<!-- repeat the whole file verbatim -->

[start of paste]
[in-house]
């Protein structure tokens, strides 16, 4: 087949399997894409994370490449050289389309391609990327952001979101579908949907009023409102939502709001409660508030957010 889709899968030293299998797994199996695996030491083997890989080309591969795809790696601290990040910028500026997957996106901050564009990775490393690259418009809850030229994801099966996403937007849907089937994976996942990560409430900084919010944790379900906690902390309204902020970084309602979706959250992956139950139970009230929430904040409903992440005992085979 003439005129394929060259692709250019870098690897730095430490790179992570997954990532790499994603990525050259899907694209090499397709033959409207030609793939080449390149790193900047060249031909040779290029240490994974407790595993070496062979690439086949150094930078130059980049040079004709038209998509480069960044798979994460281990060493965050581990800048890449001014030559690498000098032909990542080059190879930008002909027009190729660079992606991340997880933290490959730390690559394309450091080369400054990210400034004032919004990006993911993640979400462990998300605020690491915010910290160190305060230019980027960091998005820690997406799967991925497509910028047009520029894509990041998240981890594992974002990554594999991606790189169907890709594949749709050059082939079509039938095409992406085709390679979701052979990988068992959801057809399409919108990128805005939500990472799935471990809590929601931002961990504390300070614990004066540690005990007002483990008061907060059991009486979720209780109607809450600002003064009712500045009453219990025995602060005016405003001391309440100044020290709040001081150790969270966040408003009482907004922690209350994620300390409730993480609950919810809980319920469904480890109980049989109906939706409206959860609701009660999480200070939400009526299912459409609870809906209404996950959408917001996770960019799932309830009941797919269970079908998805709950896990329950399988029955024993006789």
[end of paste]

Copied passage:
[in-house]
């Protein structure tokens, strides 16, 4: 087949399997894409994370490449050289389309391609990327952001979101579908949907009023409102939502709001409660508030957010 889709899968030293299998797994199996695996030491083997890989080309591969795809790696601290990040910028500026997957996106901050564009990775490393690259418009809850030229994801099966996403937007849907089937994976996942990560409430900084919010944790379900906690902390309204902020970084309602979706959250992956139950139970009230929430904040409903992440005992085979 003439005129394929060259692709250019870098690897730095430490790179992570997954990532790499994603990525050259899907694209090499397709033959409207030609793939080449390149790193900047060249031909040779290029240490994974407790595993070496062979690439086949150094930078130059980049040079004709038209998509480069960044798979994460281990060493965050581990800048890449001014030559690498000098032909990542080059190879930008002909027009190729660079992606991340997880933290490959730390690559394309450091080369400054990210400034004032919004990006993911993640979400462990998300605020690491915010910290160190305060230019980027960091998005820690997406799967991925497509910028047009520029894509990041998240981890594992974002990554594999991606790189169907890709594949749709050059082939079509039938095409992406085709390679979701052979990988068992959801057809399409919108990128805005939500990472799935471990809590929601931002961990504390300070614990004066540690005990007002483990008061907060059991009486979720209780109607809450600002003064009712500045009453219990025995602060005016405003001391309440100044020290709040001081150790969270966040408003009482907004922690209350994620300390409730993480609950919810809980319920469904480890109980049989109906939706409206959860609701009660999480200070939400009526299912459409609870809906209404996950959408917001996770960019799932309830009941797919269970079908998805709950896990329950399988029955024993006789």